Boise State, TCU aren't only teams in line for potential heartbreak
Deserving Andrew Luck and Stanford may be shut out of Heisman and BCS
Wisconsin is dominating thanks to old-school brand of smashmouth football
Black Friday brings a triple-header that could alter the entire BCS landscape
In recent weeks, this column has devoted a whole lot of space to a certain Heisman- and championship-contending quarterback currently under NCAA investigation. All the while, Stanford's Andrew Luck has quietly been building his own case for an invite to New York, a spot in a BCS bowl and consideration as the No. 1 pick in next spring's NFL draft.
Currently, only the latter is considered likely.
On Saturday, Stanford's third-year sophomore exorcised some serious demons in leading a 48-14 rout of rival Cal, avenging the worst performance of his young career, which came in last year's Big Game. He completed 16-of-20 passes for 235 yards and two touchdowns and led No. 7 Stanford (10-1) to scores on all eight of his drives.
We also found out that Newton isn't the only quarterback out there who can run over a defender. In a play that will surely live in YouTube infamy, Luck, who's run for 445 yards this season, broke off a 58-yard gain. During the run, Luck plowed into Bears safety Sean Cattouse with his left shoulder, seemed to stop and stare at Cattouse for a split-second while regaining his bearings, watched Cattouse fall to the ground and then took off again for another 20-plus yards.
"In my head, I was thinking, 'Someone's got to be coming from somewhere.' I'm a slow quarterback and I'd been running for a while," Luck said Sunday. "He came in high on me, and I guess at that point momentum and inertia took over. I don't remember looking at him. I was just stunned I was still on my feet."
NFL scouts are rightfully drooling over the 6-foot-4, 235-pound high school valedictorian and son of former pro Oliver Luck, with his cannon arm, refined mechanics and playbook mastery. The mobility's nice, too. San Jose Mercury News columnist and former NFL beat writer Tim Kawakami recently dubbed Luck the fourth-most "valuable" quarterback prospect of the last decade, behind only Michael Vick, Eli Manning and Philip Rivers.
"I believe he is [NFL-ready]," Stanford coach Jim Harbaugh said recently. "He's physically mature, he's mentally mature. He's got a rare talent."
In terms of college recognition, however, Luck may get overlooked. The Heisman is considered Newton's to lose -- unless the electorate gets queasy about his mounting off-field saga. And it's hard to argue against Boise State's Kellen Moore (the nation's top-rated passer), Oregon's LaMichael James (the nation's leading rusher) or even Oklahoma State's Justin Blackmon (who's having a record-breaking receiving season).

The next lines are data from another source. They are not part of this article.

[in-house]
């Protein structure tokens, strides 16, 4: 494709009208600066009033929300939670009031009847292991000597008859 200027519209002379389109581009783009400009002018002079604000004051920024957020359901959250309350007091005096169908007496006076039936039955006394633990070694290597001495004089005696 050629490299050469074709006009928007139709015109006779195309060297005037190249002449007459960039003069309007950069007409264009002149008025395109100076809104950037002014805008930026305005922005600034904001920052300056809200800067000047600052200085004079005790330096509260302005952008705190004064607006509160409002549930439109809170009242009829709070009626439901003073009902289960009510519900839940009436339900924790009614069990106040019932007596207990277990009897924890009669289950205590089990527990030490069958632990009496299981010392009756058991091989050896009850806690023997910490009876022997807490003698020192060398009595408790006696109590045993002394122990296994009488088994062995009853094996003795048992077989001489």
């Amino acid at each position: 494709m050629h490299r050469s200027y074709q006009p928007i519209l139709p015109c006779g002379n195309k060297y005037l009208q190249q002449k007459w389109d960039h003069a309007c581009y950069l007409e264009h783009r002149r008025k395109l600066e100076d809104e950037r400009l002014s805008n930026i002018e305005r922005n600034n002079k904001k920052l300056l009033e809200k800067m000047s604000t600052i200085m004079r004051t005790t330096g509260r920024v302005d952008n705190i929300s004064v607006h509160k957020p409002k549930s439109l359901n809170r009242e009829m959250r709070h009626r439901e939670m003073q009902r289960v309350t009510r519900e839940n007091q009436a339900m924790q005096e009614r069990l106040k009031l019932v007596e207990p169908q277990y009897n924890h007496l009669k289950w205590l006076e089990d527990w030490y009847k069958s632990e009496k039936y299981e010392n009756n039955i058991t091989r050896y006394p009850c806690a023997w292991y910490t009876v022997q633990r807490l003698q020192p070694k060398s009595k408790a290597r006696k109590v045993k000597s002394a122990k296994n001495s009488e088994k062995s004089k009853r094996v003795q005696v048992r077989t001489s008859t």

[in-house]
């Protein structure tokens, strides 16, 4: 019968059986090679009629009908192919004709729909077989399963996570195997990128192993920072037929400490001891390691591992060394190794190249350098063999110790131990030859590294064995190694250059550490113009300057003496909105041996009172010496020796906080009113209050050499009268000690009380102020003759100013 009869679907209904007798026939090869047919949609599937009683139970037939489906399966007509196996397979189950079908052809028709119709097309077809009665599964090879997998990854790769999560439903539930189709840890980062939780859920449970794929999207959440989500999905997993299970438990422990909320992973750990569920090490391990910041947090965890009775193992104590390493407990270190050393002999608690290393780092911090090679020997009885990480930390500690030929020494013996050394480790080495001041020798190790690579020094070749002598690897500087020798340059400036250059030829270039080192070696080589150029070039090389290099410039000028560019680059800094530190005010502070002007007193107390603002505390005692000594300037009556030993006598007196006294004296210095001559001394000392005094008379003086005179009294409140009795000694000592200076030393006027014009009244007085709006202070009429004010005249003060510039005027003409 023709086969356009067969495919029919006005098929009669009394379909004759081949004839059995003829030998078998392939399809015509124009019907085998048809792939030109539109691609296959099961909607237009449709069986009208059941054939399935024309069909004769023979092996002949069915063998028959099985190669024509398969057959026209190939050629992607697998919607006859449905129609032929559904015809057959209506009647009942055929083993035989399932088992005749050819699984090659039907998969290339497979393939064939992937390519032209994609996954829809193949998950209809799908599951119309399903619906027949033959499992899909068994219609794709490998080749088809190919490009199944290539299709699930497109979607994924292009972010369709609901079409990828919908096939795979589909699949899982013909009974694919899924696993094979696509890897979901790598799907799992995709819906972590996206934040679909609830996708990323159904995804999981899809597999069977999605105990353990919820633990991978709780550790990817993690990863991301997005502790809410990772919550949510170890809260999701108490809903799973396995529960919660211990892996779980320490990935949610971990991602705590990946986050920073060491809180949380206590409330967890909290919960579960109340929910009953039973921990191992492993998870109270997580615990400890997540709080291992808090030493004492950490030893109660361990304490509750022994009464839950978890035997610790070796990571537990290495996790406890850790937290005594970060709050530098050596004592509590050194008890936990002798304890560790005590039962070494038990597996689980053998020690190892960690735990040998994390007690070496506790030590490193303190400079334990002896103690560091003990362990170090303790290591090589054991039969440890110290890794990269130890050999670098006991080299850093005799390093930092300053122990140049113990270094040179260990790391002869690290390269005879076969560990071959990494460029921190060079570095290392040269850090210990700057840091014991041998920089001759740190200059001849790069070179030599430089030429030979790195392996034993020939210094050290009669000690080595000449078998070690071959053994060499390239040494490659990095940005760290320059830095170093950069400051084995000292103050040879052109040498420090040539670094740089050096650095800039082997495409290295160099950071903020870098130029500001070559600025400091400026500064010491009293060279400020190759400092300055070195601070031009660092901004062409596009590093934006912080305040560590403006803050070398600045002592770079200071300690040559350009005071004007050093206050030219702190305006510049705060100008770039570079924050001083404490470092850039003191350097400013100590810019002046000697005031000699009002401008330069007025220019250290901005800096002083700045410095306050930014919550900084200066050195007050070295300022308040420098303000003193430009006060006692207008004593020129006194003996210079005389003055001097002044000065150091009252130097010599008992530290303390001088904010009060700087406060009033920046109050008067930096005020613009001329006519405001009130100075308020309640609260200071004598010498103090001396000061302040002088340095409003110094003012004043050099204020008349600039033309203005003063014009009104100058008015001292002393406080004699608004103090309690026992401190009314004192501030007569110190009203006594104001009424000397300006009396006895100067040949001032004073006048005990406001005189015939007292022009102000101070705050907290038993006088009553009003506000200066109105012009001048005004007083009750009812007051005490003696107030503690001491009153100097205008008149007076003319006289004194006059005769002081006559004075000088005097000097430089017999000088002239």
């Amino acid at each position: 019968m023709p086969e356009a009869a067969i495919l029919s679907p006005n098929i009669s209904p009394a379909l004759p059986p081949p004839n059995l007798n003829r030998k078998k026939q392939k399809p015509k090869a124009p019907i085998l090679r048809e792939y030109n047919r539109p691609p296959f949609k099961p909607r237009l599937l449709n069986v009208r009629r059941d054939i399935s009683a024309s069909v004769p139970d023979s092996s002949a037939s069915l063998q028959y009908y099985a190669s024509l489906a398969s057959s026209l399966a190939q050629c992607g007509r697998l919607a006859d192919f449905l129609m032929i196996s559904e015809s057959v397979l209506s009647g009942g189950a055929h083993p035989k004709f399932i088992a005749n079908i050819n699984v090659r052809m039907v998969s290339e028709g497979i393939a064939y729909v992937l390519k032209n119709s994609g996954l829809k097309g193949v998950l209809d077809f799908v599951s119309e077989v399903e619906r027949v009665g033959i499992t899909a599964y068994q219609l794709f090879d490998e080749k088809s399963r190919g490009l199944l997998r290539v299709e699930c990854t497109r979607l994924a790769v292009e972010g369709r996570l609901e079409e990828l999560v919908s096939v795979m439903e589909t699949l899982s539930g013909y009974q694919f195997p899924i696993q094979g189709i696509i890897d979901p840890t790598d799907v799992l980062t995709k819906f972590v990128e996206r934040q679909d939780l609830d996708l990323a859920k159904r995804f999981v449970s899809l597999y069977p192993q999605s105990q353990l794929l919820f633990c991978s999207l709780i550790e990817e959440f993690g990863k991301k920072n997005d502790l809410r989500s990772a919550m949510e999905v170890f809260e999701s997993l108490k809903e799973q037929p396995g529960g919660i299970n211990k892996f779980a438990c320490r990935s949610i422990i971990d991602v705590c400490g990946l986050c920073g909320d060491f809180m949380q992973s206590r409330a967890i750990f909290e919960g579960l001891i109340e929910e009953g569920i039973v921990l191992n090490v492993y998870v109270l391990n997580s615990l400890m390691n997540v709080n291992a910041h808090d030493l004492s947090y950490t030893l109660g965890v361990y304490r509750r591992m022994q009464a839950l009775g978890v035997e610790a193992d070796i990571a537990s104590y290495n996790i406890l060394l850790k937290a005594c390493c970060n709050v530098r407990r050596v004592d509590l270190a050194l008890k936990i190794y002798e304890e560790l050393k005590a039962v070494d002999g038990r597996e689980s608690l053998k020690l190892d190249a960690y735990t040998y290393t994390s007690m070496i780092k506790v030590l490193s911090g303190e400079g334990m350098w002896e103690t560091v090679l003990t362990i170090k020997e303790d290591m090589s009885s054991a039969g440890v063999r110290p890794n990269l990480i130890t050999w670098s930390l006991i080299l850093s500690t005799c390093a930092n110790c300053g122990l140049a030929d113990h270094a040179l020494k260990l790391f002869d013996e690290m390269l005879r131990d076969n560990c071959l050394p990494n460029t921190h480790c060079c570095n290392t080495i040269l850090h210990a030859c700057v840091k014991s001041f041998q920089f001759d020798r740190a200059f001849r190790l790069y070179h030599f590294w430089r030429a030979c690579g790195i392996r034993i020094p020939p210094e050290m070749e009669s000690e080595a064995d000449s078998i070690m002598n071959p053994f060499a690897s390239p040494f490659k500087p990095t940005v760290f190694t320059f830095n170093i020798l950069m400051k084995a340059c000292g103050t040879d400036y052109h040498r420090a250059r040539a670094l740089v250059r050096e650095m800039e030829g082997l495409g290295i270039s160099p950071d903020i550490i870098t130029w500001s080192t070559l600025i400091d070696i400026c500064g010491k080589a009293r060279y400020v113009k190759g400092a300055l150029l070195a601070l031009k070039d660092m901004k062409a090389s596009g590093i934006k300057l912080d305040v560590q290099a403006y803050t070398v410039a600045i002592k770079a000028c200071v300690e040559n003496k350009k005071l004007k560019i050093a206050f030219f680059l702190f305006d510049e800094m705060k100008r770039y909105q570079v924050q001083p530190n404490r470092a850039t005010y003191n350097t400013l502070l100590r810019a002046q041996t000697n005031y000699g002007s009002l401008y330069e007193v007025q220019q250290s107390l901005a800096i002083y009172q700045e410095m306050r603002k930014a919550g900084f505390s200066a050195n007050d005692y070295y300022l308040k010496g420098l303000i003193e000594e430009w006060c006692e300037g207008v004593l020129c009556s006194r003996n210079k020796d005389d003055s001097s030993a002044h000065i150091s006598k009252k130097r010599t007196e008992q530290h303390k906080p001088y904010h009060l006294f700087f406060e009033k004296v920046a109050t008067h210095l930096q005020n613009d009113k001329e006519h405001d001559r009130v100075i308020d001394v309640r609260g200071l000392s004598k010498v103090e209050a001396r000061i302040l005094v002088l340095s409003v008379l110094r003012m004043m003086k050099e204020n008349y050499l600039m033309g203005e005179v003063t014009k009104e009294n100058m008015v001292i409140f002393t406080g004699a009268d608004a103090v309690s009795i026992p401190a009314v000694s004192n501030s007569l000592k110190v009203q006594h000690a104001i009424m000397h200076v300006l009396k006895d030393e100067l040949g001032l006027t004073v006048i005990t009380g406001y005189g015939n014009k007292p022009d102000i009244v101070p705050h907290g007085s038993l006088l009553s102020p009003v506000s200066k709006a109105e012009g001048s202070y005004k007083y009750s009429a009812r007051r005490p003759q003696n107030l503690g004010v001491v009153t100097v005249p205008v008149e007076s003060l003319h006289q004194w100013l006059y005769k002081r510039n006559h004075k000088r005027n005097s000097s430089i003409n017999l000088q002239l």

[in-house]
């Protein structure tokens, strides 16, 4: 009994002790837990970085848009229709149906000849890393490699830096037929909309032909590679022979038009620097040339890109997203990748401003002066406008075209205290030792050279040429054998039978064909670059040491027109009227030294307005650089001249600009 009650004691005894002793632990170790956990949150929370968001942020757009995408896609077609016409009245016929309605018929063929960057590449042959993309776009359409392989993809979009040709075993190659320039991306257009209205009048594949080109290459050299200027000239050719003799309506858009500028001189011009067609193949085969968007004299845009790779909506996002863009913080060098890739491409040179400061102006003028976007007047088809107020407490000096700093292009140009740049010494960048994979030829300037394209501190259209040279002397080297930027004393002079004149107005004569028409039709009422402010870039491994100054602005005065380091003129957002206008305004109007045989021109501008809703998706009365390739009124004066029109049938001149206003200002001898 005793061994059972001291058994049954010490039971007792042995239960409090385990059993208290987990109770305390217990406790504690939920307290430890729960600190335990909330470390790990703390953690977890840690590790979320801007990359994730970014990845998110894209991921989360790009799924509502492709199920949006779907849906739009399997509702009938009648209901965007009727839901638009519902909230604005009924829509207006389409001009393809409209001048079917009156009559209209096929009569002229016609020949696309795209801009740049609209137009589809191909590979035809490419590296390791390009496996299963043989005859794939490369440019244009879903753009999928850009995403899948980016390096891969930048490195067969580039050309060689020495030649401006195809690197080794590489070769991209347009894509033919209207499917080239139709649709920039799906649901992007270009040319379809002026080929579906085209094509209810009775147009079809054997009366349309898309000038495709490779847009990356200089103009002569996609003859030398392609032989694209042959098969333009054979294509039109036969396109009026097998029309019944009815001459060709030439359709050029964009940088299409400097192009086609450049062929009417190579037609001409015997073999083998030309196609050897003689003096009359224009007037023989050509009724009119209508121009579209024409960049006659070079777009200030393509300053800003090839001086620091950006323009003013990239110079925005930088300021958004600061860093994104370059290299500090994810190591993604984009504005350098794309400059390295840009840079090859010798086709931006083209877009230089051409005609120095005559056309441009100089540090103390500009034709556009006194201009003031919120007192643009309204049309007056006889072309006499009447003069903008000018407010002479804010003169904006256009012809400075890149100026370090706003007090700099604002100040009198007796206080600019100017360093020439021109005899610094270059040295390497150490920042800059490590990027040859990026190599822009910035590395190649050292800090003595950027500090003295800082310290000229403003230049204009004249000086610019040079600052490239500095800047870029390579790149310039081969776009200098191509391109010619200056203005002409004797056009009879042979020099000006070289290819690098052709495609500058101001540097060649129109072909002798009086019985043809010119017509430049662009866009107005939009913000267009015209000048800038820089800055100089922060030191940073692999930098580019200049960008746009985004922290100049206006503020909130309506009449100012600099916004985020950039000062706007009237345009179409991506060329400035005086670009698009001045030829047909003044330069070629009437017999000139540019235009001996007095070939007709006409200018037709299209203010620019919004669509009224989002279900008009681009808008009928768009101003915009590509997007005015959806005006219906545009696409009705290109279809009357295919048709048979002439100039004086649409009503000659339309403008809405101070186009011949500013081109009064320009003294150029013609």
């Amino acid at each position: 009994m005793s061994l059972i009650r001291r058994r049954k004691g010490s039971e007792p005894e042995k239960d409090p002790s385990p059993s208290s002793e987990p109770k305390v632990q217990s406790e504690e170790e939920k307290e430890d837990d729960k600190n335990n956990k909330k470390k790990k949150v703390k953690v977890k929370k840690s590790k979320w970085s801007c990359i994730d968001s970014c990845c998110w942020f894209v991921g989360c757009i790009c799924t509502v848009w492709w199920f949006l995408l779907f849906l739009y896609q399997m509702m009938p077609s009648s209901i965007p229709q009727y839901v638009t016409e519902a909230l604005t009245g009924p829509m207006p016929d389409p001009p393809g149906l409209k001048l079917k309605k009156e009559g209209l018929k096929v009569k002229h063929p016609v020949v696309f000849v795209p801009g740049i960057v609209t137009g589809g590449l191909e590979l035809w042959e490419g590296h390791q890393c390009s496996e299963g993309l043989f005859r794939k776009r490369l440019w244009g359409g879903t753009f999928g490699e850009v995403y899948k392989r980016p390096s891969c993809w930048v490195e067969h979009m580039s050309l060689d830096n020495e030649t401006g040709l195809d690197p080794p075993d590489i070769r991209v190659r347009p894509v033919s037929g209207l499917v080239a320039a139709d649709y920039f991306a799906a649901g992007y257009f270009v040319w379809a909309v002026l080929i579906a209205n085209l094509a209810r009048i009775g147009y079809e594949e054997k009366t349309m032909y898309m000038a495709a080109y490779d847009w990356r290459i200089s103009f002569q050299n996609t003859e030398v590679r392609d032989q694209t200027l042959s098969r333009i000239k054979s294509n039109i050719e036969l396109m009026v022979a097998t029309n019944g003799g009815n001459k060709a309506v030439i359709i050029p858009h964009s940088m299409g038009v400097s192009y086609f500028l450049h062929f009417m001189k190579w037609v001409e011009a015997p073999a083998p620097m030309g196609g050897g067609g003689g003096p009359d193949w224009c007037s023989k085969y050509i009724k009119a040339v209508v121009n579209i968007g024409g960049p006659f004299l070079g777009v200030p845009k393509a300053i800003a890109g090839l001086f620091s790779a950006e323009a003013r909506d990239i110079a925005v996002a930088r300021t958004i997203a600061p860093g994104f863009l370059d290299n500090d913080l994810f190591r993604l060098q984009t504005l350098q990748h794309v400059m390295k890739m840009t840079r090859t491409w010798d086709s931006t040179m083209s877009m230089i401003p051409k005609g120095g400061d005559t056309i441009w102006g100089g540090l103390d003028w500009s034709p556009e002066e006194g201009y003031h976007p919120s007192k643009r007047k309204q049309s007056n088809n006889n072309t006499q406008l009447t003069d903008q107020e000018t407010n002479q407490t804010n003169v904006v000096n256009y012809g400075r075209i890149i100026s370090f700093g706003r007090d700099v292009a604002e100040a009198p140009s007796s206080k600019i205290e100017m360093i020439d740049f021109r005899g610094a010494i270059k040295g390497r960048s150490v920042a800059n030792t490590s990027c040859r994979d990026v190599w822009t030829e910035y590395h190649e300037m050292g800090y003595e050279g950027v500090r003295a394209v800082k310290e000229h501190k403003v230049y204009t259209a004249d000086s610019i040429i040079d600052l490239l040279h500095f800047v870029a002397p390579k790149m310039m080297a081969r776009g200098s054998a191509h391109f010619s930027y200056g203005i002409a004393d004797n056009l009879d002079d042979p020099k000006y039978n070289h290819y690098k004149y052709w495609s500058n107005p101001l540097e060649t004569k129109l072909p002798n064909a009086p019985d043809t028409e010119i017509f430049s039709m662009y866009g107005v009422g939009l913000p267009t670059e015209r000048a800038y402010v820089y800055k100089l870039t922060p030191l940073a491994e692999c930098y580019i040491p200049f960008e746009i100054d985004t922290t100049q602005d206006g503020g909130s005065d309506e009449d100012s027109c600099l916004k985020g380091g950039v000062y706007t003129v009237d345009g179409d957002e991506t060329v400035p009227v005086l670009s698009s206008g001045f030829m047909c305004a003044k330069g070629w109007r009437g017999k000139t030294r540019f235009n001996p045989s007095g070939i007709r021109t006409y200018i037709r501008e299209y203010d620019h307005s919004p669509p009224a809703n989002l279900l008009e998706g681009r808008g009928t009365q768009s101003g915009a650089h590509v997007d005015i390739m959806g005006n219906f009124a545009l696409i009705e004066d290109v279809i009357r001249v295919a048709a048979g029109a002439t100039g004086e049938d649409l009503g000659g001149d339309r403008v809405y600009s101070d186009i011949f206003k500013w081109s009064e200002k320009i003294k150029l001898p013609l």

There's not much more Luck can do. He's completed 70.2 percent of his passes for 2,746 yards, 24 touchdowns and seven interceptions. Factoring in his rushing, he's averaging 290.1 yards of total offense, just ahead of Moore and 13 less than Newton.
"I'm sort of taking the approach that if I play well enough on the football field to make a statement, I'll get an invite," said Luck. "If I don't, I don't."
And while his team isn't undefeated, it is 10-1 for the first time since 1926 (that team went 10-0-1), with the only loss coming to No. 1 Oregon in a game where Luck threw for a season-high 341 yards but also threw two picks.
It's because of that Oregon loss, and because of a quirky rule, that even if Stanford beats Oregon State next week to finish 11-1, its reward might be a trip to the Alamo Bowl. In any other year, the Cardinal would replace the Ducks in Pasadena, but this year the Granddaddy is obligated to take the highest-ranked non-BCS team, in this case TCU or Boise State.
It is therefore both a jubilant and frustrating time to be a Stanford fan. The school's best team in 80 years might not go to a major bowl game, and its best quarterback since John Elway might not get an invite to New York, as running back Toby Gerhart did last year. And the window of opportunity is closing. Luck may be down to his last two games as an amateur, and many believe Harbaugh will join the pro ranks himself sooner than later.
Stanford's fate may in fact be tied to Newton's. If the Auburn star struggles Friday at Alabama and the second-ranked Tigers go down, it might open the Heisman door slightly for Luck. More likely, it would move Boise or TCU up to the BCS title game and allow the Cardinal to head to Pasadena. It's considered unlikely the Sugar or Orange bowls would take the school due to travel concerns.
Luck admitted the BCS situation "has come up in the locker room," but that "the guys appreciate what's going on here right now. It's a great time for the program. We're just hoping to go out and get that 11th win."
I first met the then 20-year-old at a Pac-10 event in New York last summer. He's basically your typical, goofy college kid, albeit much smarter than I'll ever hope to be. (He apologized Sunday for calling later than expected, saying it was "a major oversight." What college kid says that?) He's an avid follower of the national college scene, thanks in part to his dad, the athletic director at West Virginia, and he can be seen at Stanford volleyball games cheering on his sister, Mary Ellen, a freshman for the Cardinal.
Asked last week about his myriad accomplishments to this point, Luck said: "It's nice. But I wouldn't say it's satisfying quite yet."
Here's hoping he gets some sort of coronation before we lose him to the pros.
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